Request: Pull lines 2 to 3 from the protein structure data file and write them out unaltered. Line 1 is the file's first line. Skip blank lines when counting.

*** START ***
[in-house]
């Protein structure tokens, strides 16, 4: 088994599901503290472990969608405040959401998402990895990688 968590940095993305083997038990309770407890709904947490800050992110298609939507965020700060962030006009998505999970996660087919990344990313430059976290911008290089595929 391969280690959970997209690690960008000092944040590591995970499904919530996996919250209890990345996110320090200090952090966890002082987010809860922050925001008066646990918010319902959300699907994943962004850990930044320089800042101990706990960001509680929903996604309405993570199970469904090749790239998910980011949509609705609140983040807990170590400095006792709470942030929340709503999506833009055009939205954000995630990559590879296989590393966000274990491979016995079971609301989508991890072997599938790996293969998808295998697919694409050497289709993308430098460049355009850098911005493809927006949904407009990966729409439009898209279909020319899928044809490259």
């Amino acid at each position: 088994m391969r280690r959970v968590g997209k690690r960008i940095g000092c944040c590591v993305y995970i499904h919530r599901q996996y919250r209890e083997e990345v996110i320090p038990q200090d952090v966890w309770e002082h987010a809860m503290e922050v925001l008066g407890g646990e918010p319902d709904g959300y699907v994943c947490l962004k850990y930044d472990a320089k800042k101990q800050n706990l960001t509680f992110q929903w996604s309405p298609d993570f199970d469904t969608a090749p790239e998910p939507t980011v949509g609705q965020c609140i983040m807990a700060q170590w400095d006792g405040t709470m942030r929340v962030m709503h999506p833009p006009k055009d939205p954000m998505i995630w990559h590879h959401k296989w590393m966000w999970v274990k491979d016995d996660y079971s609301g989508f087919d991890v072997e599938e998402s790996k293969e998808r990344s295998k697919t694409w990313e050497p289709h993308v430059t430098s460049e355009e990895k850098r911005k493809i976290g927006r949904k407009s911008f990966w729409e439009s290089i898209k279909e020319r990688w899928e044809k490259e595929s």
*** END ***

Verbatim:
């Protein structure tokens, strides 16, 4: 088994599901503290472990969608405040959401998402990895990688 968590940095993305083997038990309770407890709904947490800050992110298609939507965020700060962030006009998505999970996660087919990344990313430059976290911008290089595929 391969280690959970997209690690960008000092944040590591995970499904919530996996919250209890990345996110320090200090952090966890002082987010809860922050925001008066646990918010319902959300699907994943962004850990930044320089800042101990706990960001509680929903996604309405993570199970469904090749790239998910980011949509609705609140983040807990170590400095006792709470942030929340709503999506833009055009939205954000995630990559590879296989590393966000274990491979016995079971609301989508991890072997599938790996293969998808295998697919694409050497289709993308430098460049355009850098911005493809927006949904407009990966729409439009898209279909020319899928044809490259």
């Amino acid at each position: 088994m391969r280690r959970v968590g997209k690690r960008i940095g000092c944040c590591v993305y995970i499904h919530r599901q996996y919250r209890e083997e990345v996110i320090p038990q200090d952090v966890w309770e002082h987010a809860m503290e922050v925001l008066g407890g646990e918010p319902d709904g959300y699907v994943c947490l962004k850990y930044d472990a320089k800042k101990q800050n706990l960001t509680f992110q929903w996604s309405p298609d993570f199970d469904t969608a090749p790239e998910p939507t980011v949509g609705q965020c609140i983040m807990a700060q170590w400095d006792g405040t709470m942030r929340v962030m709503h999506p833009p006009k055009d939205p954000m998505i995630w990559h590879h959401k296989w590393m966000w999970v274990k491979d016995d996660y079971s609301g989508f087919d991890v072997e599938e998402s790996k293969e998808r990344s295998k697919t694409w990313e050497p289709h993308v430059t430098s460049e355009e990895k850098r911005k493809i976290g927006r949904k407009s911008f990966w729409e439009s290089i898209k279909e020319r990688w899928e044809k490259e595929s």